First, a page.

"There are two ways of writing a book of travel: to recount the journey itself or the results of it." This is also the case with regard to any work which attempts to purvey topographical or historical information of a nature which is only to be gathered upon the spot; and, when an additional side-light is shown by reason of the inclusion, as in the present instance, of the artistic and religious element, it becomes more and more a question of judicious selection and arrangement of fact, rather than a mere hazarding of opinions, which, in many cases, can be naught but conjecture, and may, in spite of any good claim to authoritativeness, be misunderstood or perverted to an inutile end, or, what is worse, swallowed in that oblivion where lies so much excellent thought, which, lacking either balance or timeliness, has become stranded, wrecked, and practically lost to view because of its unappropriate and unattractive presentation.
To-day, the purely technical writer may have little hope of immortality unless he is broad-minded enough to take a cultivated interest in many matters outside the ken of his own particular sphere. The best-equipped person living could not produce a new "Dictionary of Architecture," and expect it to fill any niche that may be waiting for such a work, unless he brought to bear, in addition to his own special knowledge, something of the statistician, something of the professed compiler, and, if possible, a little of the not unimportant knowledge possessed by the maker and seller of books, meaning—the publisher. Given these qualifications, it is likely that he will then produce an ensemble as far in advance of what otherwise might have been as is the modern printing machine, as a factor in the dissemination of literature, as compared with the ancient scribes working to the same end.
The sentimentalist and rhapsodist in words and ideas is a dwindling factor at the present day, and a new presentation of fact is occasionally to be met with in the printed page. The best "book of travel" within the knowledge of the writer, and perhaps one of the slightest in bulk ever written in the English language, is Stevenson's "Inland Voyage"—here were imagination, appreciation, and a new way of seeing things, and, above all, enthusiasm; and this is the formula upon which doubtless many a future writer will build his reputation, though he may never reach the significant heights expressed by Stevenson in the picturesque wording of his wish to be made Bishop of Noyon.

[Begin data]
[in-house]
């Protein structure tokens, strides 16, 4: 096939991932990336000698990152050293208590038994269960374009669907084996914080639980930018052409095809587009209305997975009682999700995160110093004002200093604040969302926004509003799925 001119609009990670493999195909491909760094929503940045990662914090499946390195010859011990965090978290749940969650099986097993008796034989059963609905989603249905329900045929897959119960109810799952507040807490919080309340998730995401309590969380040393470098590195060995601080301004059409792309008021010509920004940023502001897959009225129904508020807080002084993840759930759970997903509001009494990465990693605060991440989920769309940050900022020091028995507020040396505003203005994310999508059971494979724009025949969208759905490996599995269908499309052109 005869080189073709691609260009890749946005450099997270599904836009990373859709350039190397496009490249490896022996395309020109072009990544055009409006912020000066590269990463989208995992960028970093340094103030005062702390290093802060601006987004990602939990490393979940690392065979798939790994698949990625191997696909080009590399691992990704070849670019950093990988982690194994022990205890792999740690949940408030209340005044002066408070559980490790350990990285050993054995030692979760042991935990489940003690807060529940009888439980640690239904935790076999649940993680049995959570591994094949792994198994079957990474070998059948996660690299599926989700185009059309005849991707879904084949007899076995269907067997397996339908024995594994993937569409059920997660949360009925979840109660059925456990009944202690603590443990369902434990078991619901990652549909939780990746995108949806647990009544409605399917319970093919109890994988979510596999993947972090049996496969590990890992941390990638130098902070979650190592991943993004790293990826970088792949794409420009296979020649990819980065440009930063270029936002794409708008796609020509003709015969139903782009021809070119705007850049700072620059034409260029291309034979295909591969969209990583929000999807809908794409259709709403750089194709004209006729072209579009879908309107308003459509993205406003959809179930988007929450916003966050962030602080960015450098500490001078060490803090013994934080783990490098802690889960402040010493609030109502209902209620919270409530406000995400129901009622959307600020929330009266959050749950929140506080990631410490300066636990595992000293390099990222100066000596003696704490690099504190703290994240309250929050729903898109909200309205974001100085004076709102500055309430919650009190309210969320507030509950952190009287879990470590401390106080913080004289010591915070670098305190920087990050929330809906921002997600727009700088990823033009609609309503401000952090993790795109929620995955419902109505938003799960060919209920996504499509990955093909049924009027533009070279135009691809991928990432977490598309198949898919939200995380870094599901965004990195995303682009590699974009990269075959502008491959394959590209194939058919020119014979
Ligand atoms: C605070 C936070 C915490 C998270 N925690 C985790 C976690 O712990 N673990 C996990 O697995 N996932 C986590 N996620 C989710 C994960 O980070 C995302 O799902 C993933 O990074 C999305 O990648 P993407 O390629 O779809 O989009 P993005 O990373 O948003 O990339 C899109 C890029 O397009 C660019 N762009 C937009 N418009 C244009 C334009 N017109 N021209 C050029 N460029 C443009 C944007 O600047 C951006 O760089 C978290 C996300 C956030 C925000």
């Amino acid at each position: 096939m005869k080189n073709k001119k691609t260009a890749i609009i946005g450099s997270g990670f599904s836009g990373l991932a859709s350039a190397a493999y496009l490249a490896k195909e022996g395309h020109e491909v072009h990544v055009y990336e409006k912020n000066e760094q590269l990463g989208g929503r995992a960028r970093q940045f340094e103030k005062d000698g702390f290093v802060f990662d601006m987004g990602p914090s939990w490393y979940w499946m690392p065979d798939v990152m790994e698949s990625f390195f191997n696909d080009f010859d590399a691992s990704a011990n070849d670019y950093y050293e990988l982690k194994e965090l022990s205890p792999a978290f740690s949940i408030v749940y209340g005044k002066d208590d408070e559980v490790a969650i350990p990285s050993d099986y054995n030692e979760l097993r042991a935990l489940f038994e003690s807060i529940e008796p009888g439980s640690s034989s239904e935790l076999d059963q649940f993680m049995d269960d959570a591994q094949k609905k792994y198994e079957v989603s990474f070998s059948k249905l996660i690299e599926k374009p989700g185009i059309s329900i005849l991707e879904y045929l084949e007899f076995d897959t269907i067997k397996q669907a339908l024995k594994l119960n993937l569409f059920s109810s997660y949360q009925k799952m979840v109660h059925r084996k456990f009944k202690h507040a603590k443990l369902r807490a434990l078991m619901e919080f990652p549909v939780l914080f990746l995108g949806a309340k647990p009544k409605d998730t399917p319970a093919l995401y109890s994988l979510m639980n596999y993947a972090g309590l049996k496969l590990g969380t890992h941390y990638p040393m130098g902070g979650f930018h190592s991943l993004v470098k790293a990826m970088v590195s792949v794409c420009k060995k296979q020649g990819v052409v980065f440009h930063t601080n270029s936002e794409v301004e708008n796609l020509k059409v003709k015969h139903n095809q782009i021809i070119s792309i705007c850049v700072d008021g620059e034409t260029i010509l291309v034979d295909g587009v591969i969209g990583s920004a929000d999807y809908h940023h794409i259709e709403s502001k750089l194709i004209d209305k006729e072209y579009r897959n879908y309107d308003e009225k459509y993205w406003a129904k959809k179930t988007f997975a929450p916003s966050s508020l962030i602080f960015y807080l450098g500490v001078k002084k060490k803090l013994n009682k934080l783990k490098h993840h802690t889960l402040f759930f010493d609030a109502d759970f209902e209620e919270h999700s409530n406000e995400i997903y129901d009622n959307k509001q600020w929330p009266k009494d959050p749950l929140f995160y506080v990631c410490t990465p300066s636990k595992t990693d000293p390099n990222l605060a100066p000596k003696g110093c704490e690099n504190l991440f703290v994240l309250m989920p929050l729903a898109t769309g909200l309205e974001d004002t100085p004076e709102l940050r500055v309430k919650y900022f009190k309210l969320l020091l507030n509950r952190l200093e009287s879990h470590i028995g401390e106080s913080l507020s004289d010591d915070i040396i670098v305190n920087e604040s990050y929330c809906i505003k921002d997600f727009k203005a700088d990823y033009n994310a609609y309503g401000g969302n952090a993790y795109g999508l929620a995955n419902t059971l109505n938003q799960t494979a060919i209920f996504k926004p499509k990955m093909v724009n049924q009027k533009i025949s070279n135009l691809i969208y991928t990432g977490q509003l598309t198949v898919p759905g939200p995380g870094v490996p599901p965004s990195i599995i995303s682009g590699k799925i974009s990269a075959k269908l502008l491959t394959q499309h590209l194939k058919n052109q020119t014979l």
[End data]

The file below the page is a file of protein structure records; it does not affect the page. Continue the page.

This apparent digression into a critical estimate of the making of books is but another expression of the justification of the writer in the attempt herein made to set forth in attractive and enduring form certain facts and realities with regard to the grand and glorious group of cathedrals of Northern France.
They have appeared as demanding something more than the conventional guide-book, or even technical estimates as to their perfections, and the belief is that the gathering together, after this fashion, of the contemporary information not always to the hand of the general reader presents an attraction as appealing and deserving of a place on the book-shelf as would be an avowed reference work, or a volume made to sell on the strength of its bulk or ornateness, or, lacking these questionable attributes, presented in the guise of a whilom text-book, the sole province of which is to impart "knowledge" after a certain well recognized and set pattern....